Academic transportation engineering research has contributed to the development of transportation systems in a continuously changing environment for over 40 years. Central research topics in addition to intelligent transport are the modelling and the analysis of transportation and its impacts.
Transportation is essential for both individuals and society. Transportation is a consequence of people's needs to travel and to transport goods, and it can be defined as moving people and goods from one place to another. Traffic can also be considered from another perspective: as a flow seen by an outside observer. From this viewpoint, traffic involves the movements of pedestrians and vehicles on routes and areas assigned for them. Within traffic flow theory, for instance, traffic is mainly studied as a phenomenon and regardless of the purpose of transport.
Transportation can be divided into different modes, for example according to the route or means of transport. The transportation system consists of a stationary physical infrastructure (routes and terminals) and a transport management system (vehicle fleet, traffic control systems, and operator organisations). The physical infrastructure also includes some parts of the control systems, such as traffic signals and signs.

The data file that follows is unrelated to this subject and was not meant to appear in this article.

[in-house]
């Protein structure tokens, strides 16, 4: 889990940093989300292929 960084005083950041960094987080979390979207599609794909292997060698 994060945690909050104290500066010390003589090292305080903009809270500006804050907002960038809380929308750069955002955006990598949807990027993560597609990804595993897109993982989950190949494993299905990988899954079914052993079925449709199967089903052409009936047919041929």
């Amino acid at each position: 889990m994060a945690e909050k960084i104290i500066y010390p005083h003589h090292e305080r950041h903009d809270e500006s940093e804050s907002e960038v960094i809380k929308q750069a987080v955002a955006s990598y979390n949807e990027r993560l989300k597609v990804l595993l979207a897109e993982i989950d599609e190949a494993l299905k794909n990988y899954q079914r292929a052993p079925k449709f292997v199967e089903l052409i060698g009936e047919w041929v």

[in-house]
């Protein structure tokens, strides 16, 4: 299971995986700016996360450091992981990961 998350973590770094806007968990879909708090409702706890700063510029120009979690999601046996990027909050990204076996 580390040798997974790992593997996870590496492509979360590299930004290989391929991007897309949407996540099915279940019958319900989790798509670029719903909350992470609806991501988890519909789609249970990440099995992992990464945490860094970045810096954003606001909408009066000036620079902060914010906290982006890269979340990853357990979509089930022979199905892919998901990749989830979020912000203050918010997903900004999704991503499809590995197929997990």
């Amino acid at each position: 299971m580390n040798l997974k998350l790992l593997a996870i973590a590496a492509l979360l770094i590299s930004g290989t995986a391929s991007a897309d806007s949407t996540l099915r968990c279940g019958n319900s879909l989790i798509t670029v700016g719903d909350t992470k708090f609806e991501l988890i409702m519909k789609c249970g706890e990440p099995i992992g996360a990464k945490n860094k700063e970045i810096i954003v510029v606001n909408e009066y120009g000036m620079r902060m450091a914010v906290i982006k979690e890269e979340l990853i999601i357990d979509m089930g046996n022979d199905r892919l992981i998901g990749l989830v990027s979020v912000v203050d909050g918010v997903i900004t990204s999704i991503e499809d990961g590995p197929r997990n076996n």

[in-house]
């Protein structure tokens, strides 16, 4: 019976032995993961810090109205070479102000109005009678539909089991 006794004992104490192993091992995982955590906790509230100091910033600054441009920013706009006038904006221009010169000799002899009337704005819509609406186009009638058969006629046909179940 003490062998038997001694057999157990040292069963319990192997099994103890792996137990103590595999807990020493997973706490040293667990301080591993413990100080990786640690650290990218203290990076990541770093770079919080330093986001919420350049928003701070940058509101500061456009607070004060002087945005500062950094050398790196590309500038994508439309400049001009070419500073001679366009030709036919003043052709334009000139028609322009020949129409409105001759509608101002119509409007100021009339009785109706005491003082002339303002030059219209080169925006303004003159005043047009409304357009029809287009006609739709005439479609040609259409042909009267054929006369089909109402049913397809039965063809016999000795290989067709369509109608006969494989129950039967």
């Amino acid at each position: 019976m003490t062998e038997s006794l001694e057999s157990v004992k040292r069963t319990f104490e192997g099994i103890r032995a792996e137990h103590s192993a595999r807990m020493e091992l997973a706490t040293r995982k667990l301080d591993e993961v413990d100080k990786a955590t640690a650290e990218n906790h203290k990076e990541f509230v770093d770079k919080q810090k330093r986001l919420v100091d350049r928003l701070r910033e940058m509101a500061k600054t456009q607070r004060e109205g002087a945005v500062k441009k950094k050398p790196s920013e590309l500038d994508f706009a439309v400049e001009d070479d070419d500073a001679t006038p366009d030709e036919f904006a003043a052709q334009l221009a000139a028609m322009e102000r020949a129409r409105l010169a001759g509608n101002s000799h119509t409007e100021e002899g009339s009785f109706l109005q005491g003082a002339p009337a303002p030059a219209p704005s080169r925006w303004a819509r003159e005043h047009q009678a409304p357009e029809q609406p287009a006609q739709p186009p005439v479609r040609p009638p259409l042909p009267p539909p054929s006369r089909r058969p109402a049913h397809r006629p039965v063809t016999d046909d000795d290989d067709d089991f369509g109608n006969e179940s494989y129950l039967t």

The scope of teaching and research in transportation engineering is the examination of the goal setting, the activities and the consequences of passenger and freight transport systems of different modes, general planning and analysis of transportation systems, and traffic control and management.
The professional duties of transportation engineers are versatile and comprehensive. They range from concrete traffic and freight transport planning assignments to theoretically demanding research projects and expert tasks. The research methods vary from traditional field measurements to interview studies and from statistical analysis and modelling to fuzzy logic and neural networks. In solving transportation engineering problems, methods can be found within the fields of applied mathematics, economics, urban planning and psychology.
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